Cardio and Cooking: Wings, anyone?

After a number of good badminton games, as usual, I came back quite hungry. Sooo...I made myself some wings! They were good, and really hit the spot after all of that moving around. This will be a pretty quick post, as I have quite a busy schedule tomorrow.

Things I have learned today about wings:
- You can actually eat a lot more wings than you think you can. I had separated a large package of 22 wings into ziploc bags of 7-8, and cooked one bagful. I wish I had made at least 2. I could have probably done all 3. (There was only one time that I went out for wings with friends at a bar, and I had 34. After that, P and I hit a fancy restaurant to have dessert - i.e. the best apple pie EVER. It turns out that you can still be hungry after that many wings, but it's just that the taste of chicken wings gets kind of old.)
- You can have any kind of wings you want because it just depends on what you season them with.
- As usual, it is more inexpensive to buy and make your own wings than Wing Wednesdays when they're 25-33 cents a wing.
- The mini drumstick parts of the wings are called "drumettes". 
- Wings taste very good after an intense amount of exercise.

My very own Friday night wings! I Skyped with P so as not to feel too sad. = =
Any Night Wings (with Frank's Hot Sauce)
*per 8-10 wings*

3 Tbsp Frank's Hot Sauce
1/4 tsp table salt
1/4 tsp ground black pepper
3 Tbsp Canola oil
1 ziploc bag of 8-10 chicken wings

1. Turn on the broiler.
2. Line a baking pan with parchment paper. (I prefer using parchment paper because food doesn't stick to it, but you can use tin foil if you wish.)
3. Add hot sauce, salt, pepper, and oil into bag of chicken wings. Seal tightly, and massage the chicken wings around until they are all coated with marinade.
4. Dump all of the contents onto the parchment paper. Use chopsticks (or tongs) to separate all of the wings so that there is one layer.
5. Place the pan under the broiler for 10 minutes.
6. Remove the pan from the broiler, and turn each wing to the other side. Place back under broiler for another 10 minutes.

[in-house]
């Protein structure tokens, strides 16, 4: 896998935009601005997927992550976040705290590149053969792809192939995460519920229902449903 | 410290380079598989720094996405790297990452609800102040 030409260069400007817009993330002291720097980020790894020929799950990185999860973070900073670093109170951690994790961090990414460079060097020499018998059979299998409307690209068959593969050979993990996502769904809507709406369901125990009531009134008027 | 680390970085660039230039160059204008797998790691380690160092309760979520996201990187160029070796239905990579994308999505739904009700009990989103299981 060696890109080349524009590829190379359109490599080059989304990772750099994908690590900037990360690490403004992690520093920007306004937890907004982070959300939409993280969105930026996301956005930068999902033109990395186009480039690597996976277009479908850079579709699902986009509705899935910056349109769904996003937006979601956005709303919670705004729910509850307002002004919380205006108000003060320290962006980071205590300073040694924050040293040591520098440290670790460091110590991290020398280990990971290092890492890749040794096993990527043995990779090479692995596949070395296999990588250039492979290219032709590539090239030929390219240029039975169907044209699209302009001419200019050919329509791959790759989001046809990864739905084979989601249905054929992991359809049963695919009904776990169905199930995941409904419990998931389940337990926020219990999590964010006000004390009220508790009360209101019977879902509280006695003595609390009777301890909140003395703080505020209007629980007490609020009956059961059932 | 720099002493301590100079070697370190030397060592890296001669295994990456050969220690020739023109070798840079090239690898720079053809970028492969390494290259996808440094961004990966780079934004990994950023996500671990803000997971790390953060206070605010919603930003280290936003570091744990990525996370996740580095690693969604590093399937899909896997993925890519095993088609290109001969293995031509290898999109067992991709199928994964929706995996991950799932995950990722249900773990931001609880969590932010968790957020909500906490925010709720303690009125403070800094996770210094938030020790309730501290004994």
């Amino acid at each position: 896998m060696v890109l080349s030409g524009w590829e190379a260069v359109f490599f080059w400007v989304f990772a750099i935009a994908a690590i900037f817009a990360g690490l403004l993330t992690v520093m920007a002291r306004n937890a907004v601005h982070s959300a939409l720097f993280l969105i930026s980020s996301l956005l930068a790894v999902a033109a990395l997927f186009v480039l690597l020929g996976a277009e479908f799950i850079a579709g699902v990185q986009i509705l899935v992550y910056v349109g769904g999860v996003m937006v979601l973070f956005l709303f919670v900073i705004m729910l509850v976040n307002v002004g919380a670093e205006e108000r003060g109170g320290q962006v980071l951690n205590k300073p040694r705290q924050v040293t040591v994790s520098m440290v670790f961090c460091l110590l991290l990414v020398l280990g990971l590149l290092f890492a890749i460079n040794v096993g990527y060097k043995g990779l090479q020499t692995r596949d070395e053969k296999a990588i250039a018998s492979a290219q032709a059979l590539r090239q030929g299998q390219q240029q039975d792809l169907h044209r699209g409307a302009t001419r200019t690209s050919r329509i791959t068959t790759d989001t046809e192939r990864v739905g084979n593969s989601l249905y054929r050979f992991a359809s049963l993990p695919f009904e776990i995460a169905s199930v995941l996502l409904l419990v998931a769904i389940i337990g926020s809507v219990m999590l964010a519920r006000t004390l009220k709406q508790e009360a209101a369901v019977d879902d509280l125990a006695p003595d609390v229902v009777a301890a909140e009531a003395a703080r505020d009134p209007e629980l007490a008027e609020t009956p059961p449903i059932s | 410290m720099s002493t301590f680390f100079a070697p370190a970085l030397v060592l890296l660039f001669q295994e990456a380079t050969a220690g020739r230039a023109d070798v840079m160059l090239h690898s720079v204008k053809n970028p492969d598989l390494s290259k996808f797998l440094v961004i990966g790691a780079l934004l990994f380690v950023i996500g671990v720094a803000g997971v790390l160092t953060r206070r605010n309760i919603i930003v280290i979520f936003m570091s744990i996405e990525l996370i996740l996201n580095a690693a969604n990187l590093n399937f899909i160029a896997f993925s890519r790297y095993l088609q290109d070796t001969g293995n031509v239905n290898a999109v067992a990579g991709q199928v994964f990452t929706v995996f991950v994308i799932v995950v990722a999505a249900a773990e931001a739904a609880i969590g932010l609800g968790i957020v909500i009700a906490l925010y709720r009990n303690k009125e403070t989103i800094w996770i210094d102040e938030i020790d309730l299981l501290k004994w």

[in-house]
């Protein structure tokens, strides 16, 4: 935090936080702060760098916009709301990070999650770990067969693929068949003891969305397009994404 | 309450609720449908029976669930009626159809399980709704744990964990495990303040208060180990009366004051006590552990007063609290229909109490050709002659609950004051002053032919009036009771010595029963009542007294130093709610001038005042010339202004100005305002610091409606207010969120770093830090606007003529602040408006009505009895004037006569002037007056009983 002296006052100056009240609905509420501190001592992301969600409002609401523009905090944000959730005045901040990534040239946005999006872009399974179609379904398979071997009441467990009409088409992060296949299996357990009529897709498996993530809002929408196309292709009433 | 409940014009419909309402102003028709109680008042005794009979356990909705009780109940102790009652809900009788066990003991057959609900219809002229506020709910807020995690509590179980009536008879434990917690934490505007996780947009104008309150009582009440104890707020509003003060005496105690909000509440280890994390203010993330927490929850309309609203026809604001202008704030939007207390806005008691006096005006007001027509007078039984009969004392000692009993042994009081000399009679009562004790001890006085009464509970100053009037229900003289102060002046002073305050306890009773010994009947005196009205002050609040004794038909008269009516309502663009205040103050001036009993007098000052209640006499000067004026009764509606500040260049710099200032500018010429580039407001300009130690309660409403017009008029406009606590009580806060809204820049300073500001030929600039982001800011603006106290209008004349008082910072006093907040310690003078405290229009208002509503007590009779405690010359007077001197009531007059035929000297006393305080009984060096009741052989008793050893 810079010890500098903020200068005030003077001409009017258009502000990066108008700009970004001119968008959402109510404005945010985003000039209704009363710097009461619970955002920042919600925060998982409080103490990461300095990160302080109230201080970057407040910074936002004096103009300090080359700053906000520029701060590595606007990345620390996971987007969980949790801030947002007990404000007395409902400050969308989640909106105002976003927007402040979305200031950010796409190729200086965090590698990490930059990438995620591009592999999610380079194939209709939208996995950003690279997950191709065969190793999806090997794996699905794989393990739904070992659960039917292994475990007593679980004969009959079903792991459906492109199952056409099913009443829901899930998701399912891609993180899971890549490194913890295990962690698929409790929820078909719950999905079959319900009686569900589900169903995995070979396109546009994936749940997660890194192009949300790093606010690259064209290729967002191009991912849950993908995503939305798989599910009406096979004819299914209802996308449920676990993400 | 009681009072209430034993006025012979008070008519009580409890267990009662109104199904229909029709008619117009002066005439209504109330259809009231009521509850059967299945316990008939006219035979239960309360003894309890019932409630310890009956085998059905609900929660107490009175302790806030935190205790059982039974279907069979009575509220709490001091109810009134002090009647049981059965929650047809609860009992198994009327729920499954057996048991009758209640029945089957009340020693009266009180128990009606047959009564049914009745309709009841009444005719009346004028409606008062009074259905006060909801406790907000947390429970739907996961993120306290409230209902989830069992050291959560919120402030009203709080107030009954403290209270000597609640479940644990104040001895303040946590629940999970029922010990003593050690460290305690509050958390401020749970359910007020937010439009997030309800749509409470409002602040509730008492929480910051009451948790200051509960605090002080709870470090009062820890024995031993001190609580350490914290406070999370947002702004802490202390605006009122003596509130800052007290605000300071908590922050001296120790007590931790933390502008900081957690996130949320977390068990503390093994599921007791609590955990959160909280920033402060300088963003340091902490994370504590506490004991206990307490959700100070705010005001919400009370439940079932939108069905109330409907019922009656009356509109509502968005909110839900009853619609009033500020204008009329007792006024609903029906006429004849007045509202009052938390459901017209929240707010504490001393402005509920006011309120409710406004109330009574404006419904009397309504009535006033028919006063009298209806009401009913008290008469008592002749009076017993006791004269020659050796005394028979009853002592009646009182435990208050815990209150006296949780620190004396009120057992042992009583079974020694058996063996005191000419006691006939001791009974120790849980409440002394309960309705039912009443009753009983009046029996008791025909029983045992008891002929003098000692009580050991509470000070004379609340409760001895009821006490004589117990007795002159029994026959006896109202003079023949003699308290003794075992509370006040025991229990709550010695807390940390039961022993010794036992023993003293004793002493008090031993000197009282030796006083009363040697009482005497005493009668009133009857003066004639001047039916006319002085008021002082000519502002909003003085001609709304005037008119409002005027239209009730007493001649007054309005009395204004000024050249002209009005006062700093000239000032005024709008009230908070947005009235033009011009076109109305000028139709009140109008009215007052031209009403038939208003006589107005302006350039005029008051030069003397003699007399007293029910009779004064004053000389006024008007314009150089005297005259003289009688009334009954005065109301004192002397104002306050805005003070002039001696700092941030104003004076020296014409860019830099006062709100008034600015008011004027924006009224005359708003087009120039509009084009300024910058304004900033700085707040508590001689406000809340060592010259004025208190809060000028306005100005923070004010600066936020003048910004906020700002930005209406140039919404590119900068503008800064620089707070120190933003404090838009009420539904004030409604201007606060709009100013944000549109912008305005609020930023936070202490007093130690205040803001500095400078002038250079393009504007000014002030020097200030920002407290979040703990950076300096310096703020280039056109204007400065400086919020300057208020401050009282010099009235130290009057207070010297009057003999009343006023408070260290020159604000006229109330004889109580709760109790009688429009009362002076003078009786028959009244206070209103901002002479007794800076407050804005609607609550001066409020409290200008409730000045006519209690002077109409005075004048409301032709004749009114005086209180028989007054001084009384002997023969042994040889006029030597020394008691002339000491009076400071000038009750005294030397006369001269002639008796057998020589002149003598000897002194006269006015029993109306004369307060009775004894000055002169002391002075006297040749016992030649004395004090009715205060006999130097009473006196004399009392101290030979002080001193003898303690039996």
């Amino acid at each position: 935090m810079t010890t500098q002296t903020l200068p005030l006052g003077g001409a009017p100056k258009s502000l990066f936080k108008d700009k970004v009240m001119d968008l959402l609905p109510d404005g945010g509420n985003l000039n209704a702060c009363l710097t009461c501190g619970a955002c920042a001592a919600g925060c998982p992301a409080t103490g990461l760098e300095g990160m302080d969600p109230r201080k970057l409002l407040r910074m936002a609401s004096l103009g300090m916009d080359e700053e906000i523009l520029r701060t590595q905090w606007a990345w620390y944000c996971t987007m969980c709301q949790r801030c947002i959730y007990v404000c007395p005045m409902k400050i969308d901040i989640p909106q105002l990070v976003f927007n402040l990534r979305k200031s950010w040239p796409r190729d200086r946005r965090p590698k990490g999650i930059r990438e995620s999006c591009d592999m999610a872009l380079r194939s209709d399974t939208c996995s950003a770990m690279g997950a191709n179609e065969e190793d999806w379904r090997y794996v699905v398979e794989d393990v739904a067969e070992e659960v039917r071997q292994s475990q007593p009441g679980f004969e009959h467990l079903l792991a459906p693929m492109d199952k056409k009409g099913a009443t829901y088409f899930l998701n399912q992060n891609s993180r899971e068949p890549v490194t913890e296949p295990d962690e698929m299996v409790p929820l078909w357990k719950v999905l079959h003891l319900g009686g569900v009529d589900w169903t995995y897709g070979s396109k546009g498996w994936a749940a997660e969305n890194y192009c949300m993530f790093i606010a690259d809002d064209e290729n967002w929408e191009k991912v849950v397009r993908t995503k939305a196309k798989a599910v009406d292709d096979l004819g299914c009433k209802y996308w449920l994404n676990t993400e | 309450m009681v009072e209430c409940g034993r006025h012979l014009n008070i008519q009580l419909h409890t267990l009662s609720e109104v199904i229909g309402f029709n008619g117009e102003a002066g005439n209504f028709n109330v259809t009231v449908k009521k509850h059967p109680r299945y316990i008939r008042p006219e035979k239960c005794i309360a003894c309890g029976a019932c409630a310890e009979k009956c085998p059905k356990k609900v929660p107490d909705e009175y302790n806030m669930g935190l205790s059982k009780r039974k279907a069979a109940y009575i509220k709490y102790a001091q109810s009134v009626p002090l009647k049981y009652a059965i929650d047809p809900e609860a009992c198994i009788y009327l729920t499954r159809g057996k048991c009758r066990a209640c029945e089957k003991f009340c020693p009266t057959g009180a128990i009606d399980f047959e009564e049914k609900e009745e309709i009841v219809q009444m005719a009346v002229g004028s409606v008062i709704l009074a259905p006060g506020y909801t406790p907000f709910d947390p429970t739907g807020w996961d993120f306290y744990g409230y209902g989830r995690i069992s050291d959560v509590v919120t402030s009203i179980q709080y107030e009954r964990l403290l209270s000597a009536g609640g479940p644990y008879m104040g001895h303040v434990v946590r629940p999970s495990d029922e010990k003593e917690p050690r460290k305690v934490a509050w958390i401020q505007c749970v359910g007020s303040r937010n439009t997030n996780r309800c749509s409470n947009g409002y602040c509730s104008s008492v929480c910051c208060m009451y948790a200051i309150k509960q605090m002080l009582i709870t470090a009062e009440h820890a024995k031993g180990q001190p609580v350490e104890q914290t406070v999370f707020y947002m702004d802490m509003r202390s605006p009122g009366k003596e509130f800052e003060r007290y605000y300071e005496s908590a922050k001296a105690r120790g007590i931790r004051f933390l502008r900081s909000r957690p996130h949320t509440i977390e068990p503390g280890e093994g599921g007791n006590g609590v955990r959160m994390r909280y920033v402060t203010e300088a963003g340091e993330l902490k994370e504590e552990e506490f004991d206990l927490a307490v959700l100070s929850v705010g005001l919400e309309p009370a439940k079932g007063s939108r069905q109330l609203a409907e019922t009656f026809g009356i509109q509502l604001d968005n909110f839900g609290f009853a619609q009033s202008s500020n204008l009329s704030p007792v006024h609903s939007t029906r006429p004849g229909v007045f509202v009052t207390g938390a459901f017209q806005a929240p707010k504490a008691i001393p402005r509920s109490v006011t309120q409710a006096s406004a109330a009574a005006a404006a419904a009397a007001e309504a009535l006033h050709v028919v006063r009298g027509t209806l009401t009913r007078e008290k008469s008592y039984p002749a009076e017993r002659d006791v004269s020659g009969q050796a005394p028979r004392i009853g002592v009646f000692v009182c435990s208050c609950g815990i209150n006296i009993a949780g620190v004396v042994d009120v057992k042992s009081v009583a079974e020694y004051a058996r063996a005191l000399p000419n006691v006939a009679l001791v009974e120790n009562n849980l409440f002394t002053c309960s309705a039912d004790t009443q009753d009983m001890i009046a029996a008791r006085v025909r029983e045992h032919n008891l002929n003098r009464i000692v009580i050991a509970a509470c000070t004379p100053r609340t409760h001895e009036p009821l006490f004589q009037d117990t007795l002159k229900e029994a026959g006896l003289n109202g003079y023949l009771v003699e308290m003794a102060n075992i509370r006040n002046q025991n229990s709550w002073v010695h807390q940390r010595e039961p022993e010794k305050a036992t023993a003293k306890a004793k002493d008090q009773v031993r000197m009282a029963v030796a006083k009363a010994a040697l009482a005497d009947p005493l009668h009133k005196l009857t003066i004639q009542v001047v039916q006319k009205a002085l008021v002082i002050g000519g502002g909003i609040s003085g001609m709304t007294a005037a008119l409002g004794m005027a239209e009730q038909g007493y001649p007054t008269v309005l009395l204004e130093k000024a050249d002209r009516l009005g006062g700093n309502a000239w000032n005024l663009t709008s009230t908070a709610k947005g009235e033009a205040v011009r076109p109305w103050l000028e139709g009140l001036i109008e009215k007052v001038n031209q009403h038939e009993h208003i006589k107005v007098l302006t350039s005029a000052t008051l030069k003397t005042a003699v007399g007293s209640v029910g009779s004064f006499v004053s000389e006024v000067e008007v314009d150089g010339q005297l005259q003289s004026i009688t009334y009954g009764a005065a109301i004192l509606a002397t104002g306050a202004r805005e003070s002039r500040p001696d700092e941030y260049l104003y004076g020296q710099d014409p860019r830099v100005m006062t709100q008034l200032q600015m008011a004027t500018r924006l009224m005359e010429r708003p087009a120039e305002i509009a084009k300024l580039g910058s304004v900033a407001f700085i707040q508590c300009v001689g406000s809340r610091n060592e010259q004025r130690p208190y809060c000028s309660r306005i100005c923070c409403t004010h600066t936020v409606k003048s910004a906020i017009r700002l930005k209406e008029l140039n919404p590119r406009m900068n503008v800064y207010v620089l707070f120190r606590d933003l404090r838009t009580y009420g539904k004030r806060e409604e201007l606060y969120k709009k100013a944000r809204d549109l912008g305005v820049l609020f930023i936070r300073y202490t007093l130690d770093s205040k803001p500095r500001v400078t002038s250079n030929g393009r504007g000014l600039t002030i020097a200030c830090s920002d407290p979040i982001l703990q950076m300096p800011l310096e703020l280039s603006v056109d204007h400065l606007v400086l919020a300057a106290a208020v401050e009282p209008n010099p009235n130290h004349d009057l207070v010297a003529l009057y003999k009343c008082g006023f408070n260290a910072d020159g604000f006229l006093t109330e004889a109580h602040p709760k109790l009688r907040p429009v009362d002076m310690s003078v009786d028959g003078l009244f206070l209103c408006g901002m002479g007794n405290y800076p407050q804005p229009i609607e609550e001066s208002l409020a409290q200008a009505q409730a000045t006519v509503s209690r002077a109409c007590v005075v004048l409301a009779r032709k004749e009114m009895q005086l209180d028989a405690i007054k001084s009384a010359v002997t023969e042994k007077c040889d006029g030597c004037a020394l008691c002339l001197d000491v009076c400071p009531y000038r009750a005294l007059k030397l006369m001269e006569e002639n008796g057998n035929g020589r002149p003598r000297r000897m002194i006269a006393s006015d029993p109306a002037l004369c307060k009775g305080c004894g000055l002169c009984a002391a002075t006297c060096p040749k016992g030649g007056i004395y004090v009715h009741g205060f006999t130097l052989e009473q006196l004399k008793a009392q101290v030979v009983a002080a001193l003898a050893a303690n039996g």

7. Remove the pan from the broiler. You can brush the wings with more hot sauce if you want. 
8. Enjoy with a dipping sauce of your choice (I used ranch salad dressing)!

Today, I learned that satisfying hunger is a priority of mine over hygiene... I came back from badminton, made the wings, ate them, and THEN took a shower.  > >; Such is life...



Cardio and Cooking: Green Onion Cakes

I'm excited for tomorrow because it's going to be the first day of badminton club :D I hope there are some nice people there. It would be awesome to have friends. (Lol?) I've been getting some cardio in since I walk to class every weekday. That's a guaranteed 30-40 minutes of walking - half being down the hill, the other half being up. But badminton...I do miss that. I haven't played for over a month :(

Eating, however, I have been doing very well in. I recently had a craving on Friday (well, Saturday morning) at 2 AM for something crunchy. I was texting with P, and he was out with badminton friends having bubble tea and green onion cakes. Feeling rather envious, I made myself some "cong you bing" or green onion cakes. When I have time, I'm going to buy myself some tapioca pearls and tea leaves to make bubble tea. Maybe I can make friends that way - inviting people over for homemade bubble tea and green onion cakes. Ehh?...Ehh? ;)

Things that I learned on Friday about green onion cakes:
- Green onion cakes are also known as "cong you bing" or "onion...oil...cakes" in Chinese. They are also called scallion pancakes, or chive pancakes, but chives are not green onions. 
- They are very easy to make, and freeze well, so great for late night snacking. They kind of cost a lot at bubble tea shops for what they're made of and how easy it is if you just make them yourself.
- They taste awesome with sriracha or chili garlic paste or some sort of hot sauce to dip in. 

They puff up slightly when you cook them. I love the texture combination of crispy on the outside and soft on the inside.

I have to go out to buy my chili garlic paste today, so I had them with sriracha. So good...

Frozen and separated by parchment paper :) I was getting a little stingy on the parchment paper, so some of them got squished in the fold and became somewhat rectangular. That can be fixed while cooking though.
Green Onion Cakes
*Makes 9 hand-sized pancakes*

2 cups all-purpose flour
1 cup water
1 green onion
Cooking oil

1. In a medium bowl, add flour and water, and mix until combined. Knead a few times until the dough comes together in a ball. If it's too sticky, add a little bit more flour. 
2. Brush or smear the surface of the dough ball with oil, and leave to rest in the bowl covered with plastic wrap for 30 minutes. You can chop the green onion into small pieces while the dough is resting.